Orioles take necessary steps to compete

When news broke that the Orioles were on the verge of signing Vladimir Guerrero as their DH last week, many scratched their heads on the move. That includes Dan Hennessey, who wrote a fine article in this space earlier this week.

After all, Guerrero is 35 years old and joining a team that lost 96 games last season and one that will struggle to reach .500 in 2011 in the AL (B)east. Not only that, but Guerrero's signing pushes incumbent DH Luke Scott to left field, which pushes Felix Pie and Nolan Reimold to the bench, if not Triple-A.

But if you look at the bigger picture, it starts to make a little more sense why the O's brought Guerrero in.

Justin Duchscherer, Kevin Gregg, Guerrero, J.J. Hardy, Derrek Lee, Mark Reynolds are all veterans with the most chance to block young players.

So why are the Orioles making these moves?

Well, one could argue the team doesn't feel that any of the youngsters are ready to contribute over a full season. They could also have an eye on these players fetching value back at the trade deadline or via free-agent compensation. Oh, and the ESPN Stats & Info blog points out that the Orioles posted the fourth-worst slugging percentage in baseball, and the worst mark in the franchise since 1988. Vlad can help in that category. Those are real, valid -- and likely -- possibilities, but there's something else at play here as well.

The Orioles are in the unenviable position of being the cellar-dwelling team in the AL East. If their path to the top wasn't already hard enough, the strong play of Toronto last season, its strong offseason, plus the ability to function as a big-market team has made it even tougher for Baltimore to compete.

Players notice that. Baltimore has tried for years to lure superstars to its team, but it's simply not happening. These free-agent veterans the Orioles have been signing? Their options were so limited, they were forced to choose Baltimore. None of them -- with the possible exception of Gregg -- had many options.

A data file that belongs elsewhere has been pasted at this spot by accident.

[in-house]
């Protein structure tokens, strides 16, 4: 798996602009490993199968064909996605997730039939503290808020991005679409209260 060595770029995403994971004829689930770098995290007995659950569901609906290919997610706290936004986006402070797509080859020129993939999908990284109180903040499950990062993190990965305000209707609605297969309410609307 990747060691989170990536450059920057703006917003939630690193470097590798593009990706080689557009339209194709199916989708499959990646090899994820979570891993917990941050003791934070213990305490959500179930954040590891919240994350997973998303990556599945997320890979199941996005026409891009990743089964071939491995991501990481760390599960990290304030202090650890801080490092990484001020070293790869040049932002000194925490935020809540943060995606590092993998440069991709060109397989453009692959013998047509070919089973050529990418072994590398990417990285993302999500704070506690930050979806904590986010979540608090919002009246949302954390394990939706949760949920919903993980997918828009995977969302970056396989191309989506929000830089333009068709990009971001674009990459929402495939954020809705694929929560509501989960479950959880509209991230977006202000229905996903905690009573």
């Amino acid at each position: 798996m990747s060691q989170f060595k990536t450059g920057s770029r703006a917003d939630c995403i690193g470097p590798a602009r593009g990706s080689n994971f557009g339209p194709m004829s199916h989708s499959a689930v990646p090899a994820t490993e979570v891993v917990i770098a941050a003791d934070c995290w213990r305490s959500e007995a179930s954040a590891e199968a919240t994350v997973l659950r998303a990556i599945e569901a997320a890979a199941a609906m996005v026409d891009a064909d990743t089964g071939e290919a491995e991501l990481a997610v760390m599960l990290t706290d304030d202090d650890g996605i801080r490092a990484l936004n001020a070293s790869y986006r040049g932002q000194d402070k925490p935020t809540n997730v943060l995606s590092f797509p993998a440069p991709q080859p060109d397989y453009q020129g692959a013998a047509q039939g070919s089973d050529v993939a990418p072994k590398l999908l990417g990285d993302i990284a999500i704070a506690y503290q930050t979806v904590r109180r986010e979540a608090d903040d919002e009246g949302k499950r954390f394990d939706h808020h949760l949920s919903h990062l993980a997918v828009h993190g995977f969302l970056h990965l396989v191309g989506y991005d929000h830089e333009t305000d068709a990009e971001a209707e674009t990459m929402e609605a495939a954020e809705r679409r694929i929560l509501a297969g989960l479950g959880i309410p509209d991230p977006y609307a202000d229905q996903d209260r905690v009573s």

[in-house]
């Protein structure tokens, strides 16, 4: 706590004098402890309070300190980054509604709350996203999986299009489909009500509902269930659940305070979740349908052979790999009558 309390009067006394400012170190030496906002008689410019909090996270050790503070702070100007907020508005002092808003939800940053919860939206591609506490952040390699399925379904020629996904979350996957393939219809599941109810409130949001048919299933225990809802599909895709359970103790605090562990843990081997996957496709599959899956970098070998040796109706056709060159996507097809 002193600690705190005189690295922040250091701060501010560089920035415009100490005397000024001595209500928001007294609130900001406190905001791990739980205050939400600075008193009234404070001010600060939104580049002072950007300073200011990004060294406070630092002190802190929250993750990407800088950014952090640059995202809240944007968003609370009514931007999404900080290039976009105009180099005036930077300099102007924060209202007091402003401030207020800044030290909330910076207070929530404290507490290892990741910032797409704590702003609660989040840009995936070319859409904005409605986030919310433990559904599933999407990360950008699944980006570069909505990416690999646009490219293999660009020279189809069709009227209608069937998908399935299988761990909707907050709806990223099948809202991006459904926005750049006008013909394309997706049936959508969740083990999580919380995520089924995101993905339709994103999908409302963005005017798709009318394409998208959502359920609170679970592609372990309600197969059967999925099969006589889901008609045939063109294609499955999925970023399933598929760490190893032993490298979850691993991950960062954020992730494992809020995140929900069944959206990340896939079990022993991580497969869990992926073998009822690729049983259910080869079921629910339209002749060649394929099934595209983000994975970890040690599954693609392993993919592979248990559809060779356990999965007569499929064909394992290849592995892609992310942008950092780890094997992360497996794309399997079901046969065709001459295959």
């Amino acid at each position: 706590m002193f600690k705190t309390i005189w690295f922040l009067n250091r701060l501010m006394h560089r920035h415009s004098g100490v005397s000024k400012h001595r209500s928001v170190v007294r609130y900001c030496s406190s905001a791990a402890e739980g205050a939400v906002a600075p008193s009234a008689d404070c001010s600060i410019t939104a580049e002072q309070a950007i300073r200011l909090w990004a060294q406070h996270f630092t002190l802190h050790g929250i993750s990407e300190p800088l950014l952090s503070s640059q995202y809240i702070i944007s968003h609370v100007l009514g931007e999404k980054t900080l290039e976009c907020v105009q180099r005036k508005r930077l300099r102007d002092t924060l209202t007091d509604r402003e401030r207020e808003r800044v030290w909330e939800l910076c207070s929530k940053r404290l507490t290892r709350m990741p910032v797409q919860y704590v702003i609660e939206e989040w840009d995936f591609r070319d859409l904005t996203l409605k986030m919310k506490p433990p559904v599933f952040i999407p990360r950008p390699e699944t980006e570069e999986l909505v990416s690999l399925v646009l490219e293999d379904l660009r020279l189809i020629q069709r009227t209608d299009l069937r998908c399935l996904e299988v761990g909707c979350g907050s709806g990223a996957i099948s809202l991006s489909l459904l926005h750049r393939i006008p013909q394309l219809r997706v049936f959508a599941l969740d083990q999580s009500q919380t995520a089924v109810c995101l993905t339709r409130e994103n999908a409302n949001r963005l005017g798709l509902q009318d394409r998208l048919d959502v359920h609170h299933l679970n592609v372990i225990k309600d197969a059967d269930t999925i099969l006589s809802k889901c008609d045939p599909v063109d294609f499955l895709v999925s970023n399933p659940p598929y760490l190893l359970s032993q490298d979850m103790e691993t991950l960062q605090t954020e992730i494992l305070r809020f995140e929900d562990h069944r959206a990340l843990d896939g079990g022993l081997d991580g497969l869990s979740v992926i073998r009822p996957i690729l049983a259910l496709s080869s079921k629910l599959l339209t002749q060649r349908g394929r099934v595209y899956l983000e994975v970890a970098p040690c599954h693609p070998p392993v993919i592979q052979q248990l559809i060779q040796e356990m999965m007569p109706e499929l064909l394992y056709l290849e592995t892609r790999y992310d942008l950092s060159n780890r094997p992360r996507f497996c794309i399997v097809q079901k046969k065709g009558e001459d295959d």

Across the Beltway, Washington has been in a similar pickle and openly admitted to having to overpay Jayson Werth to entice him to the nation's capital. The Nationals feel they are beginning their window of opportunity after seeing an influx of young players into the team, and that's why they brought Werth in. Grumble all you want about how wildly overpaid he was -- and I'll grumble along with you -- but players have absolutely sat up and taken notice. The Nationals are suddenly a more appealing destination than before.

The Orioles are a team on the rise. Their centerpieces -- Adam Jones, Brian Matusz, Nick Markakis, Matt Wieters and soon Zach Britton -- are all young and in the major leagues. The time to contend is now, while all these players are blossoming and are under team control. The Orioles have done nothing but supplement these players with their moves this offseason. And suddenly, this is a team that could legitimately compete for a playoff berth -- if they weren't in the AL East, that is.

What these veteran players will do is add wins to the Orioles -- and also cause other players to take notice. You can't help but notice the name Vladimir Guerrero. Or Derrek Lee. And while J.J. Hardy and Mark Reynolds are lesser-known names, they're also notable. They will all help Baltimore take the next step forward. What if these veterans raise Baltimore's profile enough that the O's are able to sign someone like Prince Fielder next season? Baltimore will be looking to make a big play, just like the Nationals, because it is and will be time to take that next major step forward. Just like the Tigers leading up to their 2006 AL pennant.

Yeah, Detroit probably did overpay for Magglio Ordonez, Ivan Rodriguez & Co. back then, but how many players were willing to come to a club that had just lost 119 games? If the Tigers hadn't decided to open the checkbook and overpay to have these players come to town, there's no 2006 AL pennant. And you could argue that the team still wouldn't be over .500.

At some point, an aggressive step forward has to be taken, otherwise it's going to be more of the same no matter how hard you try to build from within. Then the fans will just keep disappearing from the park no matter how much you push how exciting Felix Pie can be. And before you know it, these disappearing fans cause a slash in the budget, which leads to even more dominoes falling. There's a lot more to the game than just playing time on the field.

It's too easy for us pundits to sit back here and scream that the Orioles just missed a chance for Felix Pie to get 200 extra at-bats. It's not as easy to run a team, notice a window of opportunity and figure out just how the heck to open that window a little more.

Evan Brunell runs the SweetSpot Red Sox blog at Fire Brand of the American League.